Ano Novo em Copacabana


Umbanda. Terreiro Tia Maria da Bahia. Copacabana Beach. Rio de Janeiro. New Year's Eve

Ano Novo em Copacabana


Umbanda. Terreiro Tia Maria da Bahia. Copacabana Beach. Rio de Janeiro. New Year's Eve


New Year’s Eve

It’s midnight on the last night of the year, a time for fireworks to sparkle across the sky that stretches over the beaches of Rio de Janeiro. It’s an iconic Brazilian image: from above, a massive crowd of people dressed in the same color jump into the ocean, a pixelated painting that can be seen on shiny screens all over the world.

When standing on the sand, what you see is much smaller than what you feel. Gathered bodies search for a route towards the waves: you must skip seven waves as soon as the new cycle starts, as marked on the calendar. From an African heritage, the ritual serves to invoke the strength of Iemanjá for the year. The number of waves has an explanation: seven are the days of the week, seven are the chakras of the body, seven are the seas and seven is the number of Exu, son of the queen of waters and owner of the ways. There are those who swear it works and those who do not believe, but it does not cost to jump.

Chants and cries can be heard as cell phone cameras make live broadcasts of this celebration that is a fundamental part in the lives of so many Brazilians. Eating grapes for luck, hugging your loved ones, calling family members. Wearing white for peace and gifting flowers to the ocean to attract prosperity.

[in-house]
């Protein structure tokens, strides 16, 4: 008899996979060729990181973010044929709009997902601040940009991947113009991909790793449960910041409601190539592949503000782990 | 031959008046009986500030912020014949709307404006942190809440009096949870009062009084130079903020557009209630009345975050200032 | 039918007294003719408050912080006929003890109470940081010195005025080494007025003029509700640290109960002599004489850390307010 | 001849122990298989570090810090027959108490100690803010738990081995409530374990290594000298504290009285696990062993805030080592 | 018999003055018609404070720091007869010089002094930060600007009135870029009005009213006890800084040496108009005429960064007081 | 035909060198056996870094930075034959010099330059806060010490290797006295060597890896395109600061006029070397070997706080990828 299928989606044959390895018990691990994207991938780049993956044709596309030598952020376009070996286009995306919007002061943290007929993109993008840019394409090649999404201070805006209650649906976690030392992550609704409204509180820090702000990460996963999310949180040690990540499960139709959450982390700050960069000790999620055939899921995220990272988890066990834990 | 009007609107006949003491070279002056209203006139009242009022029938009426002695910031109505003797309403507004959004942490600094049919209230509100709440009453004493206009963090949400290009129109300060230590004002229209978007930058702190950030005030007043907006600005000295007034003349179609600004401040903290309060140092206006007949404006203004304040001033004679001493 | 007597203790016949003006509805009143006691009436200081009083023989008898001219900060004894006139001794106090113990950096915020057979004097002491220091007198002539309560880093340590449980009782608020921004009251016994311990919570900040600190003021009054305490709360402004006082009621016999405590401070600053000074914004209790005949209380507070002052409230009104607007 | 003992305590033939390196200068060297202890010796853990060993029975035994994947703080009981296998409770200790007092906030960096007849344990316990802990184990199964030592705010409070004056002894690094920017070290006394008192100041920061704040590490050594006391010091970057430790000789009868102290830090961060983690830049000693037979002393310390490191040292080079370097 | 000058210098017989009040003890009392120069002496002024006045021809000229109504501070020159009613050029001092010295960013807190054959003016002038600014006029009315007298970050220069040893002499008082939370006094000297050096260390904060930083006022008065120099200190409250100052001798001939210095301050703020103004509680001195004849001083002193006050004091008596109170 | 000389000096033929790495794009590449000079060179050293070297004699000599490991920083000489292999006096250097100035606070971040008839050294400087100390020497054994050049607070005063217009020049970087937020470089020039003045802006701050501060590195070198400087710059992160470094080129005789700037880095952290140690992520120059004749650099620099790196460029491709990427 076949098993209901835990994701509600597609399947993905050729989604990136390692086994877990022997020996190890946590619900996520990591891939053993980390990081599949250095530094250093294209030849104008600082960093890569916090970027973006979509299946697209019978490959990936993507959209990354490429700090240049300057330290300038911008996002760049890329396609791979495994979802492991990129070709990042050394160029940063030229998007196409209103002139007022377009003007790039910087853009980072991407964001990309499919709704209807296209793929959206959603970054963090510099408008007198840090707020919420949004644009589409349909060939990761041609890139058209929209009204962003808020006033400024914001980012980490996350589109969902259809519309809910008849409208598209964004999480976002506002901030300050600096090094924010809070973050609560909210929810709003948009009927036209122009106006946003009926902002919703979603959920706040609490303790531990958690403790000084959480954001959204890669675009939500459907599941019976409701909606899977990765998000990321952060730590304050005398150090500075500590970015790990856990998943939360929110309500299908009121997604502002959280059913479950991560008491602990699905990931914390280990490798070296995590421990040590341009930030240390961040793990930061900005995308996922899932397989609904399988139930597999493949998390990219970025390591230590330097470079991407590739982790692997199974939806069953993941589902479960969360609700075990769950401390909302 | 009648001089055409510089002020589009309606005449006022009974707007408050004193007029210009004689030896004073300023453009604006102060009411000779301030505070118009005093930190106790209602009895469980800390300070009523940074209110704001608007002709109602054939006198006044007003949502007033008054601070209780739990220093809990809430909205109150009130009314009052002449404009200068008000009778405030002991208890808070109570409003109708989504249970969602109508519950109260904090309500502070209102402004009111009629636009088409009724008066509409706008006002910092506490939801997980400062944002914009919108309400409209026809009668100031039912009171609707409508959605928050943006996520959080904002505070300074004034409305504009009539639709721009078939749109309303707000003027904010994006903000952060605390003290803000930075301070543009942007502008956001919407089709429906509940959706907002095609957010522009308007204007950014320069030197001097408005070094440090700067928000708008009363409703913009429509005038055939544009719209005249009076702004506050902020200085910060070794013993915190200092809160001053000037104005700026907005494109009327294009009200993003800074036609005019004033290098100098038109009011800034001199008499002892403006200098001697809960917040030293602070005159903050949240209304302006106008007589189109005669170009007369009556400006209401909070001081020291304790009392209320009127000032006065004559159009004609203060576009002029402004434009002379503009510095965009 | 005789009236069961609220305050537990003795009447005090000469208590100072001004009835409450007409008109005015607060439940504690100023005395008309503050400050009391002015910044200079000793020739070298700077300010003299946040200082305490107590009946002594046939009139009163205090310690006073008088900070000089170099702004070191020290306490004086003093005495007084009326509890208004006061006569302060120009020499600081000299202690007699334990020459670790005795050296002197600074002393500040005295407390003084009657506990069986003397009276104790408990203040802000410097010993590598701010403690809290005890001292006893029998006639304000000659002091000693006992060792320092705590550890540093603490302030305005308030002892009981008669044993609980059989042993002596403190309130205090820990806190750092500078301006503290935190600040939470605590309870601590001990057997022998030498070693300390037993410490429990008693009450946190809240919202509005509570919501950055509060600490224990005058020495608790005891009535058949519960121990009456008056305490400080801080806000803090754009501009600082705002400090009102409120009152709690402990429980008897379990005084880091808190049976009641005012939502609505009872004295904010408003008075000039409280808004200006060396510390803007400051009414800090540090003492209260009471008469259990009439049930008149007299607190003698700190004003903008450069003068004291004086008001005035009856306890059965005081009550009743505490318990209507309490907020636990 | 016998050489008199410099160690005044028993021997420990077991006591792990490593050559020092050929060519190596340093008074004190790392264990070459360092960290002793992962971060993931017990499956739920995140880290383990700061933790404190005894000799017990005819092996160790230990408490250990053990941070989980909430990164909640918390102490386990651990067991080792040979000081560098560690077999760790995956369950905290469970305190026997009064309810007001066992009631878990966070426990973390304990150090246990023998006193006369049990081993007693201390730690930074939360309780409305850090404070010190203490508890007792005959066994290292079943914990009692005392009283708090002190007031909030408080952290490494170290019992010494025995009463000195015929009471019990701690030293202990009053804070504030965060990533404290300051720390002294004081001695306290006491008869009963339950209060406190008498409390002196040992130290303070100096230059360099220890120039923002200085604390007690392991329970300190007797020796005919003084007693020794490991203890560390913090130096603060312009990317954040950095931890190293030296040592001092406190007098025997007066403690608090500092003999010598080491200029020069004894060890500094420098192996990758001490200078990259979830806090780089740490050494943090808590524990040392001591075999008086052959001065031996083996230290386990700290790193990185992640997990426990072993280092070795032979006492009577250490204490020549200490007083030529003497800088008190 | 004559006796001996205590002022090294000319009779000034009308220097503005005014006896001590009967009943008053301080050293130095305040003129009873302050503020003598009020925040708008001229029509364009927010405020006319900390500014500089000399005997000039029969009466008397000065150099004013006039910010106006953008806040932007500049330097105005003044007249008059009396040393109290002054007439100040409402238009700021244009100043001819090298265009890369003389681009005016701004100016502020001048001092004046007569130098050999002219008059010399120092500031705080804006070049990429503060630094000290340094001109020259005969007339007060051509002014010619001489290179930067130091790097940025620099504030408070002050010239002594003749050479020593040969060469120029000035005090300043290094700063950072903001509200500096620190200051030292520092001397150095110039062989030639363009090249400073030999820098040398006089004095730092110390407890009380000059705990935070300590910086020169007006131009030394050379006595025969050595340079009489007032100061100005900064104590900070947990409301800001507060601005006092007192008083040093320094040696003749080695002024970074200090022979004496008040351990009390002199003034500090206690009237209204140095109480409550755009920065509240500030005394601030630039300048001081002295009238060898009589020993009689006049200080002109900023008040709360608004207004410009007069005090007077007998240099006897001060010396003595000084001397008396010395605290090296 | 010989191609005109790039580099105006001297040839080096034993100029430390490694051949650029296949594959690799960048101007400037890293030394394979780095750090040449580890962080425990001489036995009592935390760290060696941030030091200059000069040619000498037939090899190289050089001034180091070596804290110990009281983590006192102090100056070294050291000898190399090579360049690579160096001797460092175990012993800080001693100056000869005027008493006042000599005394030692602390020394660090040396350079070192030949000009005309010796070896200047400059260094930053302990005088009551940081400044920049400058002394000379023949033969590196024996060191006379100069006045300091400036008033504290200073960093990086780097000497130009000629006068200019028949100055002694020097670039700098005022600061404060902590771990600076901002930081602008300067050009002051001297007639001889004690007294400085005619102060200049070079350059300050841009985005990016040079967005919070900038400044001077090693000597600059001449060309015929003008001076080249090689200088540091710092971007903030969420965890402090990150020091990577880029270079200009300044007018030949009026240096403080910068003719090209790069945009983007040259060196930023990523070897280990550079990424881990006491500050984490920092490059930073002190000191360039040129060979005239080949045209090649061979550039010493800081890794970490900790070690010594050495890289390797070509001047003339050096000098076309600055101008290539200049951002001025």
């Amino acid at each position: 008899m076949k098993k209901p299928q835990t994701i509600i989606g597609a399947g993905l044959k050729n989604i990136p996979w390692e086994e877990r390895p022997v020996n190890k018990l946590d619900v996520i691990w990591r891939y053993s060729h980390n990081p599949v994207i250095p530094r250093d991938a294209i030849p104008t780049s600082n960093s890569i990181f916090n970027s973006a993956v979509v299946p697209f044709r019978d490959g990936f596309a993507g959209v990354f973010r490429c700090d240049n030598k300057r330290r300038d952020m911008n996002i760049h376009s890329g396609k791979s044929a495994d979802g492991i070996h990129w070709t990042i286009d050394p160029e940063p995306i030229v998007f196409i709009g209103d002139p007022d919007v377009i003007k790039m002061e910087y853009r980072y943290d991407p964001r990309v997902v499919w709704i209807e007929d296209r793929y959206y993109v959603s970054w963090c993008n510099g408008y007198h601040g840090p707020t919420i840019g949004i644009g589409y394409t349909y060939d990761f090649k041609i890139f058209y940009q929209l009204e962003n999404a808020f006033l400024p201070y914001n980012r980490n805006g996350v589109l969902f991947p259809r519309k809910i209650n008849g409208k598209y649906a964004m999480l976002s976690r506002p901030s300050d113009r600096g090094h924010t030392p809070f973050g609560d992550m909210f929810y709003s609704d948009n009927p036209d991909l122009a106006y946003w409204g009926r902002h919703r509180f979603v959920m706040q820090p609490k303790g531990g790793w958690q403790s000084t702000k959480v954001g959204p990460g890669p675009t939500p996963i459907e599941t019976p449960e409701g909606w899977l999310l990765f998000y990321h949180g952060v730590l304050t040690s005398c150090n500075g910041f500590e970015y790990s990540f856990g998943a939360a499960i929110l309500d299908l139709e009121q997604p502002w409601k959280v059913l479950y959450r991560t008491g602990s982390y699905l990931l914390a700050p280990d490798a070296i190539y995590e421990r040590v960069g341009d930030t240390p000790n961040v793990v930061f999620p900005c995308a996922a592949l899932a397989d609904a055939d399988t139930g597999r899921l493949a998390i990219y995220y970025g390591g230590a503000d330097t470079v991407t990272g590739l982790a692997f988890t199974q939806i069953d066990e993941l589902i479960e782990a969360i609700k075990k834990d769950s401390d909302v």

“I set my boat on the water

So that I can sail

But first I ask permission

To my mother, Iemanjá”

Song during offering to Iemanjá on New Year’s Eve

Those with sharper eyes might ask: what is the human thread binding the similarities of so many rituals? What is the purpose of throwing flowers and wishes and thanks into this city’s salty waters, and into the waters that wash over more than forty-three hundred miles of this country’s coast?

They say the Umbanda believers were the first to occupy Rio’s sandy shores with their long skirts and beaded necklaces. In small and perfumed boats with lit candles, they ship off their duties to Iemanjá.

“Oh, Iemanjá,
Oh, Iemanjá,
Oh, Iemanjá.
Who rules the waters?
Oh, Iemanjá”

Song during offering to Iemanjá on New Year’s Eve

A way to start a new year with Axé: cheers and confirmation to everything that is beautiful and sacred, good energy that is sent out into the universe as food for dreams. Practices that overflow from several circles and cultures and peoples.

By taking hold of heads and bodies, the mother of all orixás – the Queen of the Sea – proves that gift and presence are the same thing once your spirituality awakens. They thankfully close their eyes and open the path for their children: saint fathers and saint mothers incorporate Iemanjá and Iansã and Nanã and all the entities take over the dancing bodies for the days that have passed and those that are yet to come.

Purification in the crowd, out in the open, a few blocks from the subway station. A historical ritual that simply requires that coexistence be respected. While these many faiths and bodies dance together on the same beach to celebrate good wishes, Rio de Janeiro will be resilient in its vocation and potency: an encounter for seas of peoples.

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